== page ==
The fall and rise of London council estate

The fall and rise of london council estate

For decades, the Aylesbury estate in south London has been seen as a symbol of the failure of British social housing. But now – just as it is being demolished – many people are starting to think again

Aysen Dennis loves her flat. Two bedrooms, a neat kitchen-diner, a cosy living room, lots of light, a separate toilet and bathroom, and a much broader hallway than in the poky million-pound Victorian houses that surround her in south London – all for £110 a week, plus £30 heating and service charge. Her flat is warm, and no one can see into it. “I feel free in my home,” she told me recently. “I can take off my clothes without worrying about curtains.” She still has the original 1960s kitchen cupboards, miracles of space-saving and clever joinery. South London hipsters would love them.

Dennis is not a hipster. She is 57, single, and has been unemployed for four years. She used to work in a women’s refuge. Before that, three decades ago, she came to London from Turkey: a leftwing activist fleeing the aftermath of a military coup, during which she had been shot at and imprisoned, and some of her friends had been killed. After a few uneasy years in squats and shared properties – “the husband of my last housemate was a racist” – she moved into her flat in the spring of 1993.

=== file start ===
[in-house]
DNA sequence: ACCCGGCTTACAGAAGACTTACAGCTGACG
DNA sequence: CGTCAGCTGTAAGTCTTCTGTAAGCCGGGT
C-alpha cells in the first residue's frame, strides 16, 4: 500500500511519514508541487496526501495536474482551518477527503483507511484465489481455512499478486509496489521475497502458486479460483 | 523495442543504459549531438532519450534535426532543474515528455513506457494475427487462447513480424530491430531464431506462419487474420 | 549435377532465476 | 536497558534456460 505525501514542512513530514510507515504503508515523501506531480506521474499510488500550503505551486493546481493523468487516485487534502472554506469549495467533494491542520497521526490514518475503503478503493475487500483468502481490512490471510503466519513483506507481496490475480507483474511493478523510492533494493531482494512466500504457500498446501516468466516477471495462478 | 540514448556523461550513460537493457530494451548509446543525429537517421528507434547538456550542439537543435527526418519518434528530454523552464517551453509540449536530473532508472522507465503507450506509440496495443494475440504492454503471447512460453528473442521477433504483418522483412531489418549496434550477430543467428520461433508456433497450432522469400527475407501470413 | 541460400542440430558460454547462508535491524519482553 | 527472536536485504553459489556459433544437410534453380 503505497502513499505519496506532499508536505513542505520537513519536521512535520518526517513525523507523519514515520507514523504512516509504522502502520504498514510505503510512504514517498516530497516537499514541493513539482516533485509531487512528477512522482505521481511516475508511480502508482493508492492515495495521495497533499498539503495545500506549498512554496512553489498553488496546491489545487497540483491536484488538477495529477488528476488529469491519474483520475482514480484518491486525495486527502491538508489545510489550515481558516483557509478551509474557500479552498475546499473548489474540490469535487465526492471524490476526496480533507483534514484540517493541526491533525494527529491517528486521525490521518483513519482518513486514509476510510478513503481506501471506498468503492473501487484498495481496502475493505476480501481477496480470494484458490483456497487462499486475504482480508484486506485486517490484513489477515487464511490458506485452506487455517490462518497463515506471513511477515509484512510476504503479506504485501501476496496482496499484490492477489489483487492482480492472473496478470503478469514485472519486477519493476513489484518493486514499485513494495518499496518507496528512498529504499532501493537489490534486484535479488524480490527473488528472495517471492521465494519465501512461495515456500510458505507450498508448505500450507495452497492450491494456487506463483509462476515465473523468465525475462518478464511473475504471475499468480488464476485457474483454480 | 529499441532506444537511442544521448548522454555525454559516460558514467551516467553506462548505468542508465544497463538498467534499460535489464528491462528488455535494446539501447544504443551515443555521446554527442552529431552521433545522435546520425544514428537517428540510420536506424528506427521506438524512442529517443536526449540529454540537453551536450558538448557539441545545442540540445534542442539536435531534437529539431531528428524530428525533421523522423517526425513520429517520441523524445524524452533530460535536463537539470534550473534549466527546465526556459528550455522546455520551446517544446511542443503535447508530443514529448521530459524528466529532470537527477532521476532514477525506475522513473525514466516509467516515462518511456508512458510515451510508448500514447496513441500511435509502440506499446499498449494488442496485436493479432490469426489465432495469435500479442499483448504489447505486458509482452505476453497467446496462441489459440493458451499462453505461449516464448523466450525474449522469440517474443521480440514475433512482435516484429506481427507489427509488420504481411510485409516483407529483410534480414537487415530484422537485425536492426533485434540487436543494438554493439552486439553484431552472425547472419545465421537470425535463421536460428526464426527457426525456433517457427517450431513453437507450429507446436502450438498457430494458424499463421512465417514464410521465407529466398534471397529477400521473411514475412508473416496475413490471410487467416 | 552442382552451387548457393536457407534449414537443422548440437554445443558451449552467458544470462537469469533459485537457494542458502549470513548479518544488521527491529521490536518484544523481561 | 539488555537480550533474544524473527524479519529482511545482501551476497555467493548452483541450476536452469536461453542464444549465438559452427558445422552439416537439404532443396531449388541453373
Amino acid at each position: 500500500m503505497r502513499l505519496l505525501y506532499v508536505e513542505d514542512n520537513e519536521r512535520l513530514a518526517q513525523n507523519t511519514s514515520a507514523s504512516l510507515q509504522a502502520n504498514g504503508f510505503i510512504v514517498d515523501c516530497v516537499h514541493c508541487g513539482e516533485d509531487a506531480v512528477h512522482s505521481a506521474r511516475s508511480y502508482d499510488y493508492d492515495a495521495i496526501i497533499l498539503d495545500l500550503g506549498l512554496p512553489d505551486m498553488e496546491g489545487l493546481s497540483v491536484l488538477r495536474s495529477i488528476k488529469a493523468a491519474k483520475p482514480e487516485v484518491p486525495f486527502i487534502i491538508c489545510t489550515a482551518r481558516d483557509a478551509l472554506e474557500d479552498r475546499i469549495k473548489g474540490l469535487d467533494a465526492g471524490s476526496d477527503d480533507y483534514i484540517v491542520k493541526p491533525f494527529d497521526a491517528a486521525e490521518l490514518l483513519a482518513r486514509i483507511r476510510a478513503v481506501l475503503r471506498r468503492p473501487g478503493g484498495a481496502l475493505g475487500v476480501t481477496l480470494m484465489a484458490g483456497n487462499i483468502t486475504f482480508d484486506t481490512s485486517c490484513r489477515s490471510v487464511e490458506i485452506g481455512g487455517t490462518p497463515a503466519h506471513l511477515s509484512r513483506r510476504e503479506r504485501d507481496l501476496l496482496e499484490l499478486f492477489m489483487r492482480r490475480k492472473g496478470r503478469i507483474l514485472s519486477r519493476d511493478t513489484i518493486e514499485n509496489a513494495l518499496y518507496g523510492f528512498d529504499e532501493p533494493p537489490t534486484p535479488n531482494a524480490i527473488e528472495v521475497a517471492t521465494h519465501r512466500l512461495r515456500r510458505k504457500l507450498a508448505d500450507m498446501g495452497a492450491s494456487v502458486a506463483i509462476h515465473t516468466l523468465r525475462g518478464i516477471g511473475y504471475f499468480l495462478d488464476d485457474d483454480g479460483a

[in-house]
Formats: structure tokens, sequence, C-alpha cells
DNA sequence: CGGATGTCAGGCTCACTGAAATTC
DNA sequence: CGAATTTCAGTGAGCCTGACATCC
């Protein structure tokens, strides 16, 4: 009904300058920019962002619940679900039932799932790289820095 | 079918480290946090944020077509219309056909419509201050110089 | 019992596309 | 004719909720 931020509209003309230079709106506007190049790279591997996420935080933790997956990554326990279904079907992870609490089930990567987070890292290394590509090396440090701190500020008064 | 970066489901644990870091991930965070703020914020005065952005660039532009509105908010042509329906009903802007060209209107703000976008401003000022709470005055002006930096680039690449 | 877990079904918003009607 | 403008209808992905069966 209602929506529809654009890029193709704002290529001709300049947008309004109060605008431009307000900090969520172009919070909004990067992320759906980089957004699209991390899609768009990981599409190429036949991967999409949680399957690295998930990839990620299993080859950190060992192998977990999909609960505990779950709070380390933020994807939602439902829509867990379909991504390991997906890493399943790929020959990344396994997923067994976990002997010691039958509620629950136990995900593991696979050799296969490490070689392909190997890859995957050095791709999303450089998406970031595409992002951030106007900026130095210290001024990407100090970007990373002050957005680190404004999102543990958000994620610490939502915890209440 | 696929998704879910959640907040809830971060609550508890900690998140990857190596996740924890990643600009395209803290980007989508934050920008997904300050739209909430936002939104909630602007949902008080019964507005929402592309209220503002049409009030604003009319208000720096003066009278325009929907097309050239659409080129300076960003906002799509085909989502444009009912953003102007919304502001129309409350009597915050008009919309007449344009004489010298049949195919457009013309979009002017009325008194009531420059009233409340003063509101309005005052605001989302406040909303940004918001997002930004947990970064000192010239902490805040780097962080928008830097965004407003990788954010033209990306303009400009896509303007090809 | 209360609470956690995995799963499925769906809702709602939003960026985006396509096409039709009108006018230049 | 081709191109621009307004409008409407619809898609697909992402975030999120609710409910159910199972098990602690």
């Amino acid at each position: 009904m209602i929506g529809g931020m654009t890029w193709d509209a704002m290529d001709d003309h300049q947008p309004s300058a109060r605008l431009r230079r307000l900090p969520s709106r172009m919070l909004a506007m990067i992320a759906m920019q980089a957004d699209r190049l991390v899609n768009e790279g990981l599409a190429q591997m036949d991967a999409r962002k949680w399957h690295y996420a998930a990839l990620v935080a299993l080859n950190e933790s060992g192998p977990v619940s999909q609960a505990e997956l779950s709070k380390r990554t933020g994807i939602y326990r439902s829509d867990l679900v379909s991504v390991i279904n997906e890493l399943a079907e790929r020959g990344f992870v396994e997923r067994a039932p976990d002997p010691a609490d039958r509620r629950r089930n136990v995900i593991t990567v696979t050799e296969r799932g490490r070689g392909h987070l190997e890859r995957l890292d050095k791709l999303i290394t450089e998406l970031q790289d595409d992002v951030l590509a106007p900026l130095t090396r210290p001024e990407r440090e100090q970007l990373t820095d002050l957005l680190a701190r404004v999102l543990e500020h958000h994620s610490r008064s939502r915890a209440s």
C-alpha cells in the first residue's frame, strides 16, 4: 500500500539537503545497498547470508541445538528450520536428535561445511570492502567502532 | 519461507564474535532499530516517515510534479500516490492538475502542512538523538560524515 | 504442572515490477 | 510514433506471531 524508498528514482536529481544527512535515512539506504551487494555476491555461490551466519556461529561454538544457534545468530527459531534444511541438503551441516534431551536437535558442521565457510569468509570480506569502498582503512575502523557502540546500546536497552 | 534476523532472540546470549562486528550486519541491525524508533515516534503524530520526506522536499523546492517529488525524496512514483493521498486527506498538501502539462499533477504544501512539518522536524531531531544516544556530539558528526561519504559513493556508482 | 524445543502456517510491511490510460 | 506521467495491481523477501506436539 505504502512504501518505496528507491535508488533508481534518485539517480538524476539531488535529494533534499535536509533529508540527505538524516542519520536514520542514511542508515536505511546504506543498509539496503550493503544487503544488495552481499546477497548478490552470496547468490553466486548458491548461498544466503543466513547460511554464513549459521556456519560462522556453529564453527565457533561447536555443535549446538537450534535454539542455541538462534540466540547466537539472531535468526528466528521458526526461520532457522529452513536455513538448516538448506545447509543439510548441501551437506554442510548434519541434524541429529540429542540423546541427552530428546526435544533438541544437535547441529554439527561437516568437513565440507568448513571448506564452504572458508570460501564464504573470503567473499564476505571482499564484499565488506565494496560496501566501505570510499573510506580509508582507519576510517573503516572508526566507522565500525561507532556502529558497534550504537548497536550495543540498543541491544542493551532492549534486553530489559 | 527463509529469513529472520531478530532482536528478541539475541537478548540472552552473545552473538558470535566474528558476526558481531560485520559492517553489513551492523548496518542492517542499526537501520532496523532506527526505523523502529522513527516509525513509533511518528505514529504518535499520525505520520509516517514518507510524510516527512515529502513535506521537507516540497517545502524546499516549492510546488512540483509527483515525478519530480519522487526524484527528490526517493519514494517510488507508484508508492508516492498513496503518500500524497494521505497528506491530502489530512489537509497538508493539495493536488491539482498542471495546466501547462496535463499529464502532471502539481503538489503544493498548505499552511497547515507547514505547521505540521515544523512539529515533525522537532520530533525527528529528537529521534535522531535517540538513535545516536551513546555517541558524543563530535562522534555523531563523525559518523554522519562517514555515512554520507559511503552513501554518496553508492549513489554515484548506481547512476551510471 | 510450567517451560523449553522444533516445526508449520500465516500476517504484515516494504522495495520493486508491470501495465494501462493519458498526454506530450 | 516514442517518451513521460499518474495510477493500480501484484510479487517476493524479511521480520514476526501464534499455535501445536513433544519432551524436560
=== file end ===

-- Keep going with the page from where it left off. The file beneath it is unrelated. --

“I couldn’t believe my luck,” she said. “A council flat in London!” She gestured round her living room, at its two carefully placed sofas, the desert plants basking on its broad windowsills: “And this kind of generous place. It was the first time I’d had somewhere of my own.” Her favourite feature of all is the eighth-floor view: north, south and west, an uninterrupted, grey-green sweep of trees and towers and terraced houses, with an enormous, almost seaside sky above. These days, this is the kind of vista increasingly reserved for millionaires. After a quarter of a century looking at it, she still photographs the sunsets.

For someone as modestly-off as Dennis to still have such a home, only a couple of miles from central London – you could see it as a lingering vindication of the 20th-century British approach to social housing. […]

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